The Playgoer: Michael Chekhov

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Monday, July 16, 2007

Michael Chekhov

Charles Marowitz argues for the legacy of Michael Chekhov, one of the least understood but perhaps most influential 20th century acting teachers.

Nephew of the Chekhov, favorite actor of Stanislavsky's (his Hamlet was hailed as monumental), he ended up an emigre acting coach in Hollywood making cameos as kooky old men in films like Hitchcock's "Spellbound." It's a fascinating life, as recounted in Marowitz's full length biography.

From the article here's some of his provocative conclusion:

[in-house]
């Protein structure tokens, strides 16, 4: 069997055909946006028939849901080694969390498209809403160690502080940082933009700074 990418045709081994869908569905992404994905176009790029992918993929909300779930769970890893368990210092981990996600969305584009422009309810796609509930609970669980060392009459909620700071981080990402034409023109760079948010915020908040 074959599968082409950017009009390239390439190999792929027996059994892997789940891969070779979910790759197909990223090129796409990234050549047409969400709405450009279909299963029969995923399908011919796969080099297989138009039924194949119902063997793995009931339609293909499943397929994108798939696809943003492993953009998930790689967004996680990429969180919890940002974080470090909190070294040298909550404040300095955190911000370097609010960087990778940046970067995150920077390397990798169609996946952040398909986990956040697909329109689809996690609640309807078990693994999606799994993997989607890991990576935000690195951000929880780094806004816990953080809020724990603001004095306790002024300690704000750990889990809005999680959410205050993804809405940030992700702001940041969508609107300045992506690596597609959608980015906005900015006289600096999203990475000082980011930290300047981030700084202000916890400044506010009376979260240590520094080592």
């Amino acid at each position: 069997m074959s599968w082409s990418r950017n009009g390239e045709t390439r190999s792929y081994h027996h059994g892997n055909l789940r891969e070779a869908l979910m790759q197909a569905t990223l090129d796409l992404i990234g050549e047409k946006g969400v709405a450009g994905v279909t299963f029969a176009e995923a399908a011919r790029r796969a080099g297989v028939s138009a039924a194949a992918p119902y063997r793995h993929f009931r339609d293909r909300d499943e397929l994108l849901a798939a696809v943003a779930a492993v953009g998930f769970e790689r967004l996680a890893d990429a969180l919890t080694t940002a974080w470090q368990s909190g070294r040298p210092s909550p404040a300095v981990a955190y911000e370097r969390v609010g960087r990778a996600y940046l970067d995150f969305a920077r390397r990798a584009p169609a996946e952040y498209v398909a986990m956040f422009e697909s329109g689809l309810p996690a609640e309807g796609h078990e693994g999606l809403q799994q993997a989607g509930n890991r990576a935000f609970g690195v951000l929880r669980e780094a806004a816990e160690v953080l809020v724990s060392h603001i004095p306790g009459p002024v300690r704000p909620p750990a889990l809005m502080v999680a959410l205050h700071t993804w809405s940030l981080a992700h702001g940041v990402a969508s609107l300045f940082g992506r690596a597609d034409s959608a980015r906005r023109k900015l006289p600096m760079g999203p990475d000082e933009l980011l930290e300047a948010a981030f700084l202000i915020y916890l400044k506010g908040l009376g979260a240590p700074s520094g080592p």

The "System," [Stanislavsky's] and its offspring "The Method," had a certain inevitability about it in the late 20th century and inspired some of the best works of psychological realism, viz. Odets, Miller, Williams, Inge, Mamet, etc. But we are now in a new and different millennium and our sense of what is both "true" and "real" has shifted into unexpected areas. We demand more than psychological equivalents to personal and social perceptions, more than dramatic replays of what we are buffeted with from an incessant media that deals in "sound bytes" instead of insights. Though glutted with "information," we are famished for "wisdom." Perhaps the time has come for a theorist, rooted in metaphysics and spirituality, improvisation rather than formulae, inspired hunches rather than dogmatic certainties, to make an appearance.

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